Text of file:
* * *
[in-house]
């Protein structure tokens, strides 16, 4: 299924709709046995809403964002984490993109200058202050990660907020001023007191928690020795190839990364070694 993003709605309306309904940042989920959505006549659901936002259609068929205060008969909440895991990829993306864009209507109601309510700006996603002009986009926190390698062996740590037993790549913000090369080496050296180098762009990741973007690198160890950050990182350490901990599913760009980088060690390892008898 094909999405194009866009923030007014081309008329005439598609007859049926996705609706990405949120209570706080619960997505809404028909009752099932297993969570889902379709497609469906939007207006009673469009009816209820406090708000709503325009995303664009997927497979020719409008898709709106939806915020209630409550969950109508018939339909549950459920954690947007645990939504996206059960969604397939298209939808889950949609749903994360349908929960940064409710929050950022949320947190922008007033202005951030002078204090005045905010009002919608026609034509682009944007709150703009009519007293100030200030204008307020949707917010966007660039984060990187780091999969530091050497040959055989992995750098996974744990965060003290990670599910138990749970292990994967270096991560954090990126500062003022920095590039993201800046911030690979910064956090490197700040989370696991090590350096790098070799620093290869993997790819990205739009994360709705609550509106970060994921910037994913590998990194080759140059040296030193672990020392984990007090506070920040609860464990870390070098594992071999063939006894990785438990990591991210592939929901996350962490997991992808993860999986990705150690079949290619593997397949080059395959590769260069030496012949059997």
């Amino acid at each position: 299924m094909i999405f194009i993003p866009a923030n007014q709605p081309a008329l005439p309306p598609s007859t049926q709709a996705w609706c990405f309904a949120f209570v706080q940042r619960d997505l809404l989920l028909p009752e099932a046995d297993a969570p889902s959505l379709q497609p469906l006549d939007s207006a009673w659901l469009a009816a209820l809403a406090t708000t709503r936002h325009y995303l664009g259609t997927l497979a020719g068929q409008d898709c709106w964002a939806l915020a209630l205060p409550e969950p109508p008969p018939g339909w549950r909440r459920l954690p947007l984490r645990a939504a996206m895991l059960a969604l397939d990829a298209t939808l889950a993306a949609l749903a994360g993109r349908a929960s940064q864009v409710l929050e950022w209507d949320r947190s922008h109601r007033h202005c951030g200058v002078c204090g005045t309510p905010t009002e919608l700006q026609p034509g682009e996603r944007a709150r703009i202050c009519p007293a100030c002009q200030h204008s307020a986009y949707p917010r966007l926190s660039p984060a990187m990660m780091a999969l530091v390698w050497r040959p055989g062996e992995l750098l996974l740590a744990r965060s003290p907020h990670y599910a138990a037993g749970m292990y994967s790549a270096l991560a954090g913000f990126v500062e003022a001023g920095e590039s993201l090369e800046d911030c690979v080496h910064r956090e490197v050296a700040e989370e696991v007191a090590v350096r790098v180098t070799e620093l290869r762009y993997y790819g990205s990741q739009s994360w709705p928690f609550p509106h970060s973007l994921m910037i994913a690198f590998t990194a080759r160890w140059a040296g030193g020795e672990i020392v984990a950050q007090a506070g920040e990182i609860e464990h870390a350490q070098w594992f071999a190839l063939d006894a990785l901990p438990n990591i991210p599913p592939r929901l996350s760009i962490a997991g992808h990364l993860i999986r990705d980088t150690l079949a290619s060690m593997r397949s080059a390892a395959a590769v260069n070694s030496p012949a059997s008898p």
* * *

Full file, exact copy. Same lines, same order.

[in-house]
């Protein structure tokens, strides 16, 4: 299924709709046995809403964002984490993109200058202050990660907020001023007191928690020795190839990364070694 993003709605309306309904940042989920959505006549659901936002259609068929205060008969909440895991990829993306864009209507109601309510700006996603002009986009926190390698062996740590037993790549913000090369080496050296180098762009990741973007690198160890950050990182350490901990599913760009980088060690390892008898 094909999405194009866009923030007014081309008329005439598609007859049926996705609706990405949120209570706080619960997505809404028909009752099932297993969570889902379709497609469906939007207006009673469009009816209820406090708000709503325009995303664009997927497979020719409008898709709106939806915020209630409550969950109508018939339909549950459920954690947007645990939504996206059960969604397939298209939808889950949609749903994360349908929960940064409710929050950022949320947190922008007033202005951030002078204090005045905010009002919608026609034509682009944007709150703009009519007293100030200030204008307020949707917010966007660039984060990187780091999969530091050497040959055989992995750098996974744990965060003290990670599910138990749970292990994967270096991560954090990126500062003022920095590039993201800046911030690979910064956090490197700040989370696991090590350096790098070799620093290869993997790819990205739009994360709705609550509106970060994921910037994913590998990194080759140059040296030193672990020392984990007090506070920040609860464990870390070098594992071999063939006894990785438990990591991210592939929901996350962490997991992808993860999986990705150690079949290619593997397949080059395959590769260069030496012949059997």
């Amino acid at each position: 299924m094909i999405f194009i993003p866009a923030n007014q709605p081309a008329l005439p309306p598609s007859t049926q709709a996705w609706c990405f309904a949120f209570v706080q940042r619960d997505l809404l989920l028909p009752e099932a046995d297993a969570p889902s959505l379709q497609p469906l006549d939007s207006a009673w659901l469009a009816a209820l809403a406090t708000t709503r936002h325009y995303l664009g259609t997927l497979a020719g068929q409008d898709c709106w964002a939806l915020a209630l205060p409550e969950p109508p008969p018939g339909w549950r909440r459920l954690p947007l984490r645990a939504a996206m895991l059960a969604l397939d990829a298209t939808l889950a993306a949609l749903a994360g993109r349908a929960s940064q864009v409710l929050e950022w209507d949320r947190s922008h109601r007033h202005c951030g200058v002078c204090g005045t309510p905010t009002e919608l700006q026609p034509g682009e996603r944007a709150r703009i202050c009519p007293a100030c002009q200030h204008s307020a986009y949707p917010r966007l926190s660039p984060a990187m990660m780091a999969l530091v390698w050497r040959p055989g062996e992995l750098l996974l740590a744990r965060s003290p907020h990670y599910a138990a037993g749970m292990y994967s790549a270096l991560a954090g913000f990126v500062e003022a001023g920095e590039s993201l090369e800046d911030c690979v080496h910064r956090e490197v050296a700040e989370e696991v007191a090590v350096r790098v180098t070799e620093l290869r762009y993997y790819g990205s990741q739009s994360w709705p928690f609550p509106h970060s973007l994921m910037i994913a690198f590998t990194a080759r160890w140059a040296g030193g020795e672990i020392v984990a950050q007090a506070g920040e990182i609860e464990h870390a350490q070098w594992f071999a190839l063939d006894a990785l901990p438990n990591i991210p599913p592939r929901l996350s760009i962490a997991g992808h990364l993860i999986r990705d980088t150690l079949a290619s060690m593997r397949s080059a390892a395959a590769v260069n070694s030496p012949a059997s008898p």